X-post on Rancourt thread
After a year of wearing and collecting Rancourt and OSB handsewns, I thought I’d give my impressions of the various soles I’ve had a chance to try out (excluding the camp moc sole, as that one is pretty straightforward):
RLH Ranger sole (on Rancourt natural CXL ranger moc): These were the first non-camp sole I had on a handsewn. I was swayed by Kyle’s evangelical salesmanship on these via their blog. First impression out of the box was they felt a bit squishy and almost unsteady or wobbly when I walked. This was likely because, as I believe that Matt Bernier had pointed out, that they had not yet fully cured, both aesthetically and physically. Almost a year later, these are my favorite handsewns, despite a number of purchases since. The RLH sole is dynamite. It has firmed up considerably, doesn’t wear down appreciably despite it seeming very soft to the touch. And I can walk for days in these things. Also great for sneaking up on people since they virtually make no sound! One disadvantage, as has been pointed out by others, is that when walking on a low pile carpet, the toe of the sole can catch pretty easily, similar to crepe. But honestly, that happens less and less as the sole breaks in more. My appreciation for these soles is also helped by the fact that the natural CXL on the uppers is so awesome. I had asked Rancourt when making these up to use as light a color as possible, as I wanted them to darken on my watch. They have definitely done that, and are approaching the coveted caramel stage (all this is an aside from the sole discussion). My next Rancourt shoe will probably be on an RLH Aspen (note: OSB, as far as I know, does not offer RLH soles of any kind).
Vibram Christy sole (on Rancourt shearling-lined color 8 CXL chukkas): I’m only maybe a dozen wears into these, but they are clearly firmer than the RLH soles. And that may be what is desired. In this case, they are on a chukka that’s intended to be worn in cold and often inclement weather (hence the shearling). From my perspective, the Christy is firm but comfortable and provides decent traction. There’s been no ice or snow in DC since I received these, so I can't comment on how they would handle that. Although I will say the RLH’s performed admirably out in snow a couple times last spring.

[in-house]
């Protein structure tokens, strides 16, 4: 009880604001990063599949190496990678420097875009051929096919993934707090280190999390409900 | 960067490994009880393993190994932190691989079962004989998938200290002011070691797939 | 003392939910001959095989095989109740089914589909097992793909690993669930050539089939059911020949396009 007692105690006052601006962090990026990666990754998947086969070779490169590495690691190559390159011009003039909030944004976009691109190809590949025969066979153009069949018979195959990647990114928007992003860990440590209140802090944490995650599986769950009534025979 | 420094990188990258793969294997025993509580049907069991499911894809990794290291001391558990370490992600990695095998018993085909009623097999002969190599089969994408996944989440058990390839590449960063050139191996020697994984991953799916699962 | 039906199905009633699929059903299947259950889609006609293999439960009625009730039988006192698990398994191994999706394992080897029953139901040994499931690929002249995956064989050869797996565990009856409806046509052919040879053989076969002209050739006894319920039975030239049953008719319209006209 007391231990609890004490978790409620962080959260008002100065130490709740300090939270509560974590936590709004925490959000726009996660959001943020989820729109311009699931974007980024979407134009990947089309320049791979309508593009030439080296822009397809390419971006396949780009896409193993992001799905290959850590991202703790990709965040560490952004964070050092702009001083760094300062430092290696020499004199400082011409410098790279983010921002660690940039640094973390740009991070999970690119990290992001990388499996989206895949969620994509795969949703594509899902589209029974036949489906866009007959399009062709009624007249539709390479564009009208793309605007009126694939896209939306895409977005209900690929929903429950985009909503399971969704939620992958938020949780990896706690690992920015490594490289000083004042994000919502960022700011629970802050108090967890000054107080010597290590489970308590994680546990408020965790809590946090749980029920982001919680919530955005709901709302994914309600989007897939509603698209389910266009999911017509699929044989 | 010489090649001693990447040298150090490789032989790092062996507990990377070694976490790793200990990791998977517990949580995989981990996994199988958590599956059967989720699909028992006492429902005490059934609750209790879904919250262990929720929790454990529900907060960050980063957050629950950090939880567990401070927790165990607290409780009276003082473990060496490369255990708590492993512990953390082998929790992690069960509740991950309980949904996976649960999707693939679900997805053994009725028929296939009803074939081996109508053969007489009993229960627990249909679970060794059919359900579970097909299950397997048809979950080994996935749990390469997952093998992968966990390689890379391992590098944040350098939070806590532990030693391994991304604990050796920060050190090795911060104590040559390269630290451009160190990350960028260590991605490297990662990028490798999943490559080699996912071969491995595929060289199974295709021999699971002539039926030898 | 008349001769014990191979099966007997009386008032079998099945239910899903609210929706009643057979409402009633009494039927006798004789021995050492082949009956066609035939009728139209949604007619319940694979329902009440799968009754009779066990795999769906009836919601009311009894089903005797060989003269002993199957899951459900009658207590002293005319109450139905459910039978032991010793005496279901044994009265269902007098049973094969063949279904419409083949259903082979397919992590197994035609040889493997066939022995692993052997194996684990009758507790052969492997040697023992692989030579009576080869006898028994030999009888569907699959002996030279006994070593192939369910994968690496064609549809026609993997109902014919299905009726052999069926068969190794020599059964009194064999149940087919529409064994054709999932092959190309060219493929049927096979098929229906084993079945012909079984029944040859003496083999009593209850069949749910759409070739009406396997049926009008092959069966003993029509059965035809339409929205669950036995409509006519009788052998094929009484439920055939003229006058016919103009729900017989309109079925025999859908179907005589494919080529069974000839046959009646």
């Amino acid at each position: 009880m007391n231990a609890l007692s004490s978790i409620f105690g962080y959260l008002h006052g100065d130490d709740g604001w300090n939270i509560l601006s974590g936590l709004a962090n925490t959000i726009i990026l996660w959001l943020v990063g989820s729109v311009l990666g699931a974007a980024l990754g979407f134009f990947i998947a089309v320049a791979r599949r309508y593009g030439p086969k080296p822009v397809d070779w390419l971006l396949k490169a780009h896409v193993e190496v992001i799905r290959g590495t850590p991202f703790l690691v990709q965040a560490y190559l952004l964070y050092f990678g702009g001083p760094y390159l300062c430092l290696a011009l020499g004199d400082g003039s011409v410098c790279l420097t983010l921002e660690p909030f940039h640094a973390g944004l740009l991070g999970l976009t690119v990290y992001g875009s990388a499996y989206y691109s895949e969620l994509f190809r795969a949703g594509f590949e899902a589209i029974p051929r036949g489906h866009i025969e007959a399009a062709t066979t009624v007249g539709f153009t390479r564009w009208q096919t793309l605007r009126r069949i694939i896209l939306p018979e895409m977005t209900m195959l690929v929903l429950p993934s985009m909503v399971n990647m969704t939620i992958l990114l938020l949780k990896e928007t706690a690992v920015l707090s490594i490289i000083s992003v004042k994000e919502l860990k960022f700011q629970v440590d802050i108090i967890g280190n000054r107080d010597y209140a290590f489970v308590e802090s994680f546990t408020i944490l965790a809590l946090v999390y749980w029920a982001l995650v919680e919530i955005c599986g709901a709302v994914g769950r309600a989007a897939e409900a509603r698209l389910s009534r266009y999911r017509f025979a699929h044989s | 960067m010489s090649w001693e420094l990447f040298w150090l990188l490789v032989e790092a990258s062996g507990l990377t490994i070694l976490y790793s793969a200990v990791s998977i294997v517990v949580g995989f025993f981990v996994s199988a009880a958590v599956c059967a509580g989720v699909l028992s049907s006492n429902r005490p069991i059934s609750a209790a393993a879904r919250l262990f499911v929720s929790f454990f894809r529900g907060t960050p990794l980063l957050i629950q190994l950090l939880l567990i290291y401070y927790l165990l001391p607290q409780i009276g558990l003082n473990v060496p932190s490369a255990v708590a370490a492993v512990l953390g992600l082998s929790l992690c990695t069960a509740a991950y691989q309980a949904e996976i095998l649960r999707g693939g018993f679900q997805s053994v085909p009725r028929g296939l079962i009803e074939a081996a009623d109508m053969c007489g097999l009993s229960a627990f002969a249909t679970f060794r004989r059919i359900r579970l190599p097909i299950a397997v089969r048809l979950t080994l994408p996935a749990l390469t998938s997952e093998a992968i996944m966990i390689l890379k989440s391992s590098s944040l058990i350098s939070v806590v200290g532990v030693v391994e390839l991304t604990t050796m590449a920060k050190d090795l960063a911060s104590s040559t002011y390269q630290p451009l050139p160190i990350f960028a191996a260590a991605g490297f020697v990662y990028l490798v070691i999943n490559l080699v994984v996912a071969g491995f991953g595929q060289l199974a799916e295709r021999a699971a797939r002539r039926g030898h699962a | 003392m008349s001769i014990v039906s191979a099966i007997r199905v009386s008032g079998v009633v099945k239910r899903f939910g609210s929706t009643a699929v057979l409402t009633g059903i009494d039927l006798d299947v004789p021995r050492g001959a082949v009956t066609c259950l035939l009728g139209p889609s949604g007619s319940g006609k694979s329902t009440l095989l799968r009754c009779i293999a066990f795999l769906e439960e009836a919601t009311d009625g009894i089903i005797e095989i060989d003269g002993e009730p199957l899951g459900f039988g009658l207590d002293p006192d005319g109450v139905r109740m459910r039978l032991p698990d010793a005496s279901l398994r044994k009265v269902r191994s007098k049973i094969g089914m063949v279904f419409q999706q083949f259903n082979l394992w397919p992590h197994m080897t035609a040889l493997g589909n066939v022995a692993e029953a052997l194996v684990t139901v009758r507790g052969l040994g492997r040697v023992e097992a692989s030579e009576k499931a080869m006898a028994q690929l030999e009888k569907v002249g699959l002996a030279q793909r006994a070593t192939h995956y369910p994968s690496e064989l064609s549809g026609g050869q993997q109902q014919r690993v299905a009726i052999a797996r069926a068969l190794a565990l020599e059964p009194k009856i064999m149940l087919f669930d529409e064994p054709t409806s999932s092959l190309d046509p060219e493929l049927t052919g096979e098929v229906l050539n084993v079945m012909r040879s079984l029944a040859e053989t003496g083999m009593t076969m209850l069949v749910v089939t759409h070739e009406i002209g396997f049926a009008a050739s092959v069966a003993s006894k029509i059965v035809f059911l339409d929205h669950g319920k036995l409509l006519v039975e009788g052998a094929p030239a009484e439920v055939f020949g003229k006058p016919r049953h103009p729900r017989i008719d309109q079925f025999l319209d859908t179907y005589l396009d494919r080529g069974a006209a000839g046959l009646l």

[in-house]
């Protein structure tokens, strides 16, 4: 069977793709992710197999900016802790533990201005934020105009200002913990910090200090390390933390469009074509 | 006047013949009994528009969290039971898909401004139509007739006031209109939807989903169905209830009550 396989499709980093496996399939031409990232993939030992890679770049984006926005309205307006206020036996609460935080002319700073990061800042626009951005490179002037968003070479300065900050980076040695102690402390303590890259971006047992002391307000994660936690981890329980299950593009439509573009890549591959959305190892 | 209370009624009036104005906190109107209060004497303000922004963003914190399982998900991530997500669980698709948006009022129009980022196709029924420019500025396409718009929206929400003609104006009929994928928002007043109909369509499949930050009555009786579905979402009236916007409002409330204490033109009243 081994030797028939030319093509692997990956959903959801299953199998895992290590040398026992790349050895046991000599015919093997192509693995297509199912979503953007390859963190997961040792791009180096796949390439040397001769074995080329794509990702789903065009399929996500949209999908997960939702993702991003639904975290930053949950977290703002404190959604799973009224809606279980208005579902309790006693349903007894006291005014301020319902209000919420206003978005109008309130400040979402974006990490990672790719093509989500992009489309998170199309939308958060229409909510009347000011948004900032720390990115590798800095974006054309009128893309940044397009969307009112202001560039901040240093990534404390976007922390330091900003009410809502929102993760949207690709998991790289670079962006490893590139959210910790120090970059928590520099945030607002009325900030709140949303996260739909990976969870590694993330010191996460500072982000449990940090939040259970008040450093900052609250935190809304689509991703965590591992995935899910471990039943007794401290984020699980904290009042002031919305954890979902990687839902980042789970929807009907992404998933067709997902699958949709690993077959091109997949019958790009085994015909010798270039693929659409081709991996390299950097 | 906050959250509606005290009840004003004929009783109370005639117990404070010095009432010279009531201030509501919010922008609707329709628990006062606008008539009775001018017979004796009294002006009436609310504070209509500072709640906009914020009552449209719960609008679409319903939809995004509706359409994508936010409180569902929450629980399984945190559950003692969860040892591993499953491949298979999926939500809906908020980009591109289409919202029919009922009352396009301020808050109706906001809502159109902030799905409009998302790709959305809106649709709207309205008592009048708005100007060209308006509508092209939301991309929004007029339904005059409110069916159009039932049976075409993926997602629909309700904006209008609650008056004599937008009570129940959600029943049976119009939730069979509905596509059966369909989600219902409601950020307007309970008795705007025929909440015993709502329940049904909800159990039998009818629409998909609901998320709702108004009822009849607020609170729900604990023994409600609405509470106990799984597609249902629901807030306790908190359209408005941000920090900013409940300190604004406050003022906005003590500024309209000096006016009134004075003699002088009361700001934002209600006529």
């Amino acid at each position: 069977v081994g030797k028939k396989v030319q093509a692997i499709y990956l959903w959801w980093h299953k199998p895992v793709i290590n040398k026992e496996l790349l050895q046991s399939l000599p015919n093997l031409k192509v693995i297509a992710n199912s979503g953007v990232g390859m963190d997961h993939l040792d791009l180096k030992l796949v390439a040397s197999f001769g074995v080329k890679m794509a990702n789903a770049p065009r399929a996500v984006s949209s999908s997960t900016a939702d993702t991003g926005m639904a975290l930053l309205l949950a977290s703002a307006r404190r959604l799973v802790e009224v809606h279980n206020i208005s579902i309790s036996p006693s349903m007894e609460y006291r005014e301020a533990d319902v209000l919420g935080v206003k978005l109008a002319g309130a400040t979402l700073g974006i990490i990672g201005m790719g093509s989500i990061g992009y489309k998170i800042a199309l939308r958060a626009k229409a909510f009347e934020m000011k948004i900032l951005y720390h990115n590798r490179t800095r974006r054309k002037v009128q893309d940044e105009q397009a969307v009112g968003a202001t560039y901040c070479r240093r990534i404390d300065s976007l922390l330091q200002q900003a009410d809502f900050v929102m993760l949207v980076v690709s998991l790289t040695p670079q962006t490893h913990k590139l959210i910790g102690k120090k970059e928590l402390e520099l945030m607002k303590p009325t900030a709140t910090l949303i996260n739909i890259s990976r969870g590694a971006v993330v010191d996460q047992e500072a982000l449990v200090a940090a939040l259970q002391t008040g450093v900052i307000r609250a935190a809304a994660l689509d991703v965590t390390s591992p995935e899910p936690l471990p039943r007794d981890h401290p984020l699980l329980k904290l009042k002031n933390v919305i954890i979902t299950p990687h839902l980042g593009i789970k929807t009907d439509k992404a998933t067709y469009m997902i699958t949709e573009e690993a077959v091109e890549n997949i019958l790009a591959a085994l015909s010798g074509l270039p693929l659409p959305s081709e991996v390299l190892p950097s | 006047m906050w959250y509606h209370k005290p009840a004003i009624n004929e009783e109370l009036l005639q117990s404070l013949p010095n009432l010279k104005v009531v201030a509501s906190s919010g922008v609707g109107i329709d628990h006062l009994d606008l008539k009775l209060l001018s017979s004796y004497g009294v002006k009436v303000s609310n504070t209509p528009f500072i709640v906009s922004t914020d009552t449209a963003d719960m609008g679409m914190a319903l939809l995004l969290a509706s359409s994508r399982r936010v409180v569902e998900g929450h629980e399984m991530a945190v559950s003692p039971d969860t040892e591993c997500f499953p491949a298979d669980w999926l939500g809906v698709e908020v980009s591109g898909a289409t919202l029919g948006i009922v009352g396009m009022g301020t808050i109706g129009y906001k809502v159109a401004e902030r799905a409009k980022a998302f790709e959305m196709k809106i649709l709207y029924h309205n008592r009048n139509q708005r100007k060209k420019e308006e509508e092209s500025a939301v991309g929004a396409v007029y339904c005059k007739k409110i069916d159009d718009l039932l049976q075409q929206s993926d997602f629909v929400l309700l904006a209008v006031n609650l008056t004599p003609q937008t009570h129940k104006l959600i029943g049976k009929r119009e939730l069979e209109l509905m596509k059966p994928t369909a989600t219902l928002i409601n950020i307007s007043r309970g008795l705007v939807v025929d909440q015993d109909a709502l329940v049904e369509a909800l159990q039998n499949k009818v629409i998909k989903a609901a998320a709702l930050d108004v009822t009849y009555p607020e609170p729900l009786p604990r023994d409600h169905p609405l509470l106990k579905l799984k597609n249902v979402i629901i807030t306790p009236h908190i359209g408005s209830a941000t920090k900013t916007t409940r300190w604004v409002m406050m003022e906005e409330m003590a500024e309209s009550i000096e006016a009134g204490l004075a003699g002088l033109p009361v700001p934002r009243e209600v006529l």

Vibram 2060 (on OSB brown waxed flesh trail oxfords): My newest addition, I think I’m going to love these soles. Extremely lightweight given how thick they are. These are a pleasure to walk in because they are lighter than the RLH and yet more cushiony than the Christy. No idea how they’ll wear yet (only three or four wears in so far), but they seem pretty durable. My only concern was whether they veer aesthetically toward orthopedic shoes, but I think they stay just on the safe side of cool. There’s a good contrast to the waxed flesh, which I hope will wear down in spots to reveal the unwaxed nap with heavy use. These should look dramatically different over time. (note: Rancourt, I was told, does not offer either waxed flesh leather, or the Vibram 2060).
Plantation Crepe (on Rancourt x Hickoree’s blue suede sashiko chukkas): Not sure I need to go too in-depth on this, as everyone probably has a pretty good idea of crepe soles. These ones are thick and substantial and cushiony as you might imagine. I will say, however, that the midsole between the upper and the crepe is pretty stiff. Not uncomfortably stiff (and probably needed to balance out the softness of the crepe long-term) but definitely firm. Aesthetically, these things get dirty quick. As in, the first time you wear them. That’s part of the charm, I would say.
Hope this helps people in their decisions on soles.